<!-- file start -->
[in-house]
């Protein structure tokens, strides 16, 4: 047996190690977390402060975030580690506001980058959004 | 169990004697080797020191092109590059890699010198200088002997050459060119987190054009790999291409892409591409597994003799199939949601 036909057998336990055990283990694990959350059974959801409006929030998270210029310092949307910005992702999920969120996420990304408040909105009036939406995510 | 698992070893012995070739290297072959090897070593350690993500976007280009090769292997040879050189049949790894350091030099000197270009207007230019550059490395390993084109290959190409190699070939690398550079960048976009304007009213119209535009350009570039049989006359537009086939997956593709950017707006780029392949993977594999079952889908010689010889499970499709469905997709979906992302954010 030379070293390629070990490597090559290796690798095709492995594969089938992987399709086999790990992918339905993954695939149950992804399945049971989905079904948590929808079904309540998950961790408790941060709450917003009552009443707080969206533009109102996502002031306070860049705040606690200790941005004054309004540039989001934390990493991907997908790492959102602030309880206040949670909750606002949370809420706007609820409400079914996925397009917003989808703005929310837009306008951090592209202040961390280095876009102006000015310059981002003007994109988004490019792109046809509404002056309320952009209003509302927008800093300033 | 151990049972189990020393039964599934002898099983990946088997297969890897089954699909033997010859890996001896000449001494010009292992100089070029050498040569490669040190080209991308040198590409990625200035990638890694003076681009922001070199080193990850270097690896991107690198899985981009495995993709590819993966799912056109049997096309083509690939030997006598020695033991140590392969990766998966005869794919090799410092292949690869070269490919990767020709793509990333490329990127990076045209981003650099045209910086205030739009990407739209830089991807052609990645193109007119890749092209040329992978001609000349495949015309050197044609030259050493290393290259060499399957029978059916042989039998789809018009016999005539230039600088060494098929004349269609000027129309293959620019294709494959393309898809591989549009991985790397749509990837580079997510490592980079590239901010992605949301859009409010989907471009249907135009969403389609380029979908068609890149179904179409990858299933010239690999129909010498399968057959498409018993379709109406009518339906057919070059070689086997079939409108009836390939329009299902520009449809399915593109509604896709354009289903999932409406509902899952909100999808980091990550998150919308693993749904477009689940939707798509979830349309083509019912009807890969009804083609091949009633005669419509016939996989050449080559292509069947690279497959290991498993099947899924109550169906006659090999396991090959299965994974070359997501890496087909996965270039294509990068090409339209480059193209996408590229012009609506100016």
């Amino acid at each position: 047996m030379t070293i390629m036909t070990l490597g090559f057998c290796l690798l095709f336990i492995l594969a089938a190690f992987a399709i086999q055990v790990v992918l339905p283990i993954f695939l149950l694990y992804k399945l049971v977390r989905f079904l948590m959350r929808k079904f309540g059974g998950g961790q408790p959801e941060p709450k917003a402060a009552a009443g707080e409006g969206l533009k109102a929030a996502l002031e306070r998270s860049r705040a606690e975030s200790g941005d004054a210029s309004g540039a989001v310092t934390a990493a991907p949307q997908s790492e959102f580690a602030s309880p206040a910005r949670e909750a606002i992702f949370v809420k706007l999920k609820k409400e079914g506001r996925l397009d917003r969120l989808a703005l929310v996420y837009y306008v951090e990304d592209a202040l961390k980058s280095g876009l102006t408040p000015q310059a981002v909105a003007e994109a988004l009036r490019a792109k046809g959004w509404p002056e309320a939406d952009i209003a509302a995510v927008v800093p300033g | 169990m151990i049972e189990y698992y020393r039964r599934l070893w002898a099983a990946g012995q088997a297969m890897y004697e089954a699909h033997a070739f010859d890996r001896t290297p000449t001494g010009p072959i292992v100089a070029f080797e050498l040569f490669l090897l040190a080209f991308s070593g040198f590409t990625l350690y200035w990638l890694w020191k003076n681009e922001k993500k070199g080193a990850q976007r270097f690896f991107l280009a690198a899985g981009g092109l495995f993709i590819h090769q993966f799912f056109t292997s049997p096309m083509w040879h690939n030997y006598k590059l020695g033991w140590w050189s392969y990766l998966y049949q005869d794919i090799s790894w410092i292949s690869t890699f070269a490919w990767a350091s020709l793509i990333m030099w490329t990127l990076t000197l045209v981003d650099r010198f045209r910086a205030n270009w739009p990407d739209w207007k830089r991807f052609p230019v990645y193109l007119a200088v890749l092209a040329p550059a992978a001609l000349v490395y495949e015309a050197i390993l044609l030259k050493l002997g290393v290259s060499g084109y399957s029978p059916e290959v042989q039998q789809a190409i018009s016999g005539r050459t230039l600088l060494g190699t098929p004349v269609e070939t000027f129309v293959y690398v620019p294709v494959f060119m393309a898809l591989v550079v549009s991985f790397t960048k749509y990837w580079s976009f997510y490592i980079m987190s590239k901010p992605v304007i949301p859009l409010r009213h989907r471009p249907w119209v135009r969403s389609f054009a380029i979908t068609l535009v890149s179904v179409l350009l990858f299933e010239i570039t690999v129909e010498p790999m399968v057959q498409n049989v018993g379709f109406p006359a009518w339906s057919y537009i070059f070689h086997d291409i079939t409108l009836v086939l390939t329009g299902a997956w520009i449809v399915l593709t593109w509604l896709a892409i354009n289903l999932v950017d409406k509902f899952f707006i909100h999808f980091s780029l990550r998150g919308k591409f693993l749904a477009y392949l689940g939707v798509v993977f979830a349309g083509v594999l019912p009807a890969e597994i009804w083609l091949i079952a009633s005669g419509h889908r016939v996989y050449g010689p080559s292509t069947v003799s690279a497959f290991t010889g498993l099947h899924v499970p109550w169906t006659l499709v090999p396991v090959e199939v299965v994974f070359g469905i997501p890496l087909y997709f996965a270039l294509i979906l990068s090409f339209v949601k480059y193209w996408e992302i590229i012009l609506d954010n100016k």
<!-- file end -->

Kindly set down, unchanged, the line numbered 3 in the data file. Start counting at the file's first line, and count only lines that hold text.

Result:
């Amino acid at each position: 047996m030379t070293i390629m036909t070990l490597g090559f057998c290796l690798l095709f336990i492995l594969a089938a190690f992987a399709i086999q055990v790990v992918l339905p283990i993954f695939l149950l694990y992804k399945l049971v977390r989905f079904l948590m959350r929808k079904f309540g059974g998950g961790q408790p959801e941060p709450k917003a402060a009552a009443g707080e409006g969206l533009k109102a929030a996502l002031e306070r998270s860049r705040a606690e975030s200790g941005d004054a210029s309004g540039a989001v310092t934390a990493a991907p949307q997908s790492e959102f580690a602030s309880p206040a910005r949670e909750a606002i992702f949370v809420k706007l999920k609820k409400e079914g506001r996925l397009d917003r969120l989808a703005l929310v996420y837009y306008v951090e990304d592209a202040l961390k980058s280095g876009l102006t408040p000015q310059a981002v909105a003007e994109a988004l009036r490019a792109k046809g959004w509404p002056e309320a939406d952009i209003a509302a995510v927008v800093p300033g | 169990m151990i049972e189990y698992y020393r039964r599934l070893w002898a099983a990946g012995q088997a297969m890897y004697e089954a699909h033997a070739f010859d890996r001896t290297p000449t001494g010009p072959i292992v100089a070029f080797e050498l040569f490669l090897l040190a080209f991308s070593g040198f590409t990625l350690y200035w990638l890694w020191k003076n681009e922001k993500k070199g080193a990850q976007r270097f690896f991107l280009a690198a899985g981009g092109l495995f993709i590819h090769q993966f799912f056109t292997s049997p096309m083509w040879h690939n030997y006598k590059l020695g033991w140590w050189s392969y990766l998966y049949q005869d794919i090799s790894w410092i292949s690869t890699f070269a490919w990767a350091s020709l793509i990333m030099w490329t990127l990076t000197l045209v981003d650099r010198f045209r910086a205030n270009w739009p990407d739209w207007k830089r991807f052609p230019v990645y193109l007119a200088v890749l092209a040329p550059a992978a001609l000349v490395y495949e015309a050197i390993l044609l030259k050493l002997g290393v290259s060499g084109y399957s029978p059916e290959v042989q039998q789809a190409i018009s016999g005539r050459t230039l600088l060494g190699t098929p004349v269609e070939t000027f129309v293959y690398v620019p294709v494959f060119m393309a898809l591989v550079v549009s991985f790397t960048k749509y990837w580079s976009f997510y490592i980079m987190s590239k901010p992605v304007i949301p859009l409010r009213h989907r471009p249907w119209v135009r969403s389609f054009a380029i979908t068609l535009v890149s179904v179409l350009l990858f299933e010239i570039t690999v129909e010498p790999m399968v057959q498409n049989v018993g379709f109406p006359a009518w339906s057919y537009i070059f070689h086997d291409i079939t409108l009836v086939l390939t329009g299902a997956w520009i449809v399915l593709t593109w509604l896709a892409i354009n289903l999932v950017d409406k509902f899952f707006i909100h999808f980091s780029l990550r998150g919308k591409f693993l749904a477009y392949l689940g939707v798509v993977f979830a349309g083509v594999l019912p009807a890969e597994i009804w083609l091949i079952a009633s005669g419509h889908r016939v996989y050449g010689p080559s292509t069947v003799s690279a497959f290991t010889g498993l099947h899924v499970p109550w169906t006659l499709v090999p396991v090959e199939v299965v994974f070359g469905i997501p890496l087909y997709f996965a270039l294509i979906l990068s090409f339209v949601k480059y193209w996408e992302i590229i012009l609506d954010n100016k």